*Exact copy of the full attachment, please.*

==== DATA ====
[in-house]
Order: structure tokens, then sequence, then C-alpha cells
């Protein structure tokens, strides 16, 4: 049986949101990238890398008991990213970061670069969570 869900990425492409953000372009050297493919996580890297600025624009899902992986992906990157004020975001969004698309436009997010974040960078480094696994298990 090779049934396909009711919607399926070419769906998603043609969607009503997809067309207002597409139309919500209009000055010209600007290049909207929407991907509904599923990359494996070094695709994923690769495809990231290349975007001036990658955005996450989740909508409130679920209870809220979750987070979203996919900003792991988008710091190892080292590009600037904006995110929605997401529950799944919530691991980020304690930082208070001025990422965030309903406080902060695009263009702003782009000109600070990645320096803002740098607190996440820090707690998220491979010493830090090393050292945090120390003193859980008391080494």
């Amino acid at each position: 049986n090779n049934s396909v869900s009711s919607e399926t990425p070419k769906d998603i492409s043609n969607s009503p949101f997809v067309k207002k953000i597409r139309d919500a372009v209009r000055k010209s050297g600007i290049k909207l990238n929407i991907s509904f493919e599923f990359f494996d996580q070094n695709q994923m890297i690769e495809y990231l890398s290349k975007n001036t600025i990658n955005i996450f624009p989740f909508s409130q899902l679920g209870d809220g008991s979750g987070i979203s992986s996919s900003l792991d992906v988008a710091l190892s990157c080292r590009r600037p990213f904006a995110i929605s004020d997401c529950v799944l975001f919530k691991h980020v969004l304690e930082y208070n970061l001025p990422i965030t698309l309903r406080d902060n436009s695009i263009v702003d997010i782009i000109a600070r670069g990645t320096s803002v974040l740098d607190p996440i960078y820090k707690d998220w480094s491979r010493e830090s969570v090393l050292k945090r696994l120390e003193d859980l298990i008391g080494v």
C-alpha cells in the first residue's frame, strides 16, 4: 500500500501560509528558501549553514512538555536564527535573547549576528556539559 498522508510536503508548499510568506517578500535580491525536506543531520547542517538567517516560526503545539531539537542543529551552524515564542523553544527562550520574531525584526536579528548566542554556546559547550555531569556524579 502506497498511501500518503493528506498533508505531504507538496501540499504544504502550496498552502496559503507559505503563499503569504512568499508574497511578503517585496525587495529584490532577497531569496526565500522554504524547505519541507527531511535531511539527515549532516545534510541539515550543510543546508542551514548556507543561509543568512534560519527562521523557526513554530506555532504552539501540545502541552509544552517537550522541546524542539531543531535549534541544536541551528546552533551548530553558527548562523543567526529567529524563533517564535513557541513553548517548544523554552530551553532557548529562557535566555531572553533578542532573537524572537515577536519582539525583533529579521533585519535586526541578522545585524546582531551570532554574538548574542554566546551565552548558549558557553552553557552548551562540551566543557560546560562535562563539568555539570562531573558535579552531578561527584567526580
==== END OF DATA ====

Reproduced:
[in-house]
Order: structure tokens, then sequence, then C-alpha cells
């Protein structure tokens, strides 16, 4: 049986949101990238890398008991990213970061670069969570 869900990425492409953000372009050297493919996580890297600025624009899902992986992906990157004020975001969004698309436009997010974040960078480094696994298990 090779049934396909009711919607399926070419769906998603043609969607009503997809067309207002597409139309919500209009000055010209600007290049909207929407991907509904599923990359494996070094695709994923690769495809990231290349975007001036990658955005996450989740909508409130679920209870809220979750987070979203996919900003792991988008710091190892080292590009600037904006995110929605997401529950799944919530691991980020304690930082208070001025990422965030309903406080902060695009263009702003782009000109600070990645320096803002740098607190996440820090707690998220491979010493830090090393050292945090120390003193859980008391080494």
């Amino acid at each position: 049986n090779n049934s396909v869900s009711s919607e399926t990425p070419k769906d998603i492409s043609n969607s009503p949101f997809v067309k207002k953000i597409r139309d919500a372009v209009r000055k010209s050297g600007i290049k909207l990238n929407i991907s509904f493919e599923f990359f494996d996580q070094n695709q994923m890297i690769e495809y990231l890398s290349k975007n001036t600025i990658n955005i996450f624009p989740f909508s409130q899902l679920g209870d809220g008991s979750g987070i979203s992986s996919s900003l792991d992906v988008a710091l190892s990157c080292r590009r600037p990213f904006a995110i929605s004020d997401c529950v799944l975001f919530k691991h980020v969004l304690e930082y208070n970061l001025p990422i965030t698309l309903r406080d902060n436009s695009i263009v702003d997010i782009i000109a600070r670069g990645t320096s803002v974040l740098d607190p996440i960078y820090k707690d998220w480094s491979r010493e830090s969570v090393l050292k945090r696994l120390e003193d859980l298990i008391g080494v």
C-alpha cells in the first residue's frame, strides 16, 4: 500500500501560509528558501549553514512538555536564527535573547549576528556539559 498522508510536503508548499510568506517578500535580491525536506543531520547542517538567517516560526503545539531539537542543529551552524515564542523553544527562550520574531525584526536579528548566542554556546559547550555531569556524579 502506497498511501500518503493528506498533508505531504507538496501540499504544504502550496498552502496559503507559505503563499503569504512568499508574497511578503517585496525587495529584490532577497531569496526565500522554504524547505519541507527531511535531511539527515549532516545534510541539515550543510543546508542551514548556507543561509543568512534560519527562521523557526513554530506555532504552539501540545502541552509544552517537550522541546524542539531543531535549534541544536541551528546552533551548530553558527548562523543567526529567529524563533517564535513557541513553548517548544523554552530551553532557548529562557535566555531572553533578542532573537524572537515577536519582539525583533529579521533585519535586526541578522545585524546582531551570532554574538548574542554566546551565552548558549558557553552553557552548551562540551566543557560546560562535562563539568555539570562531573558535579552531578561527584567526580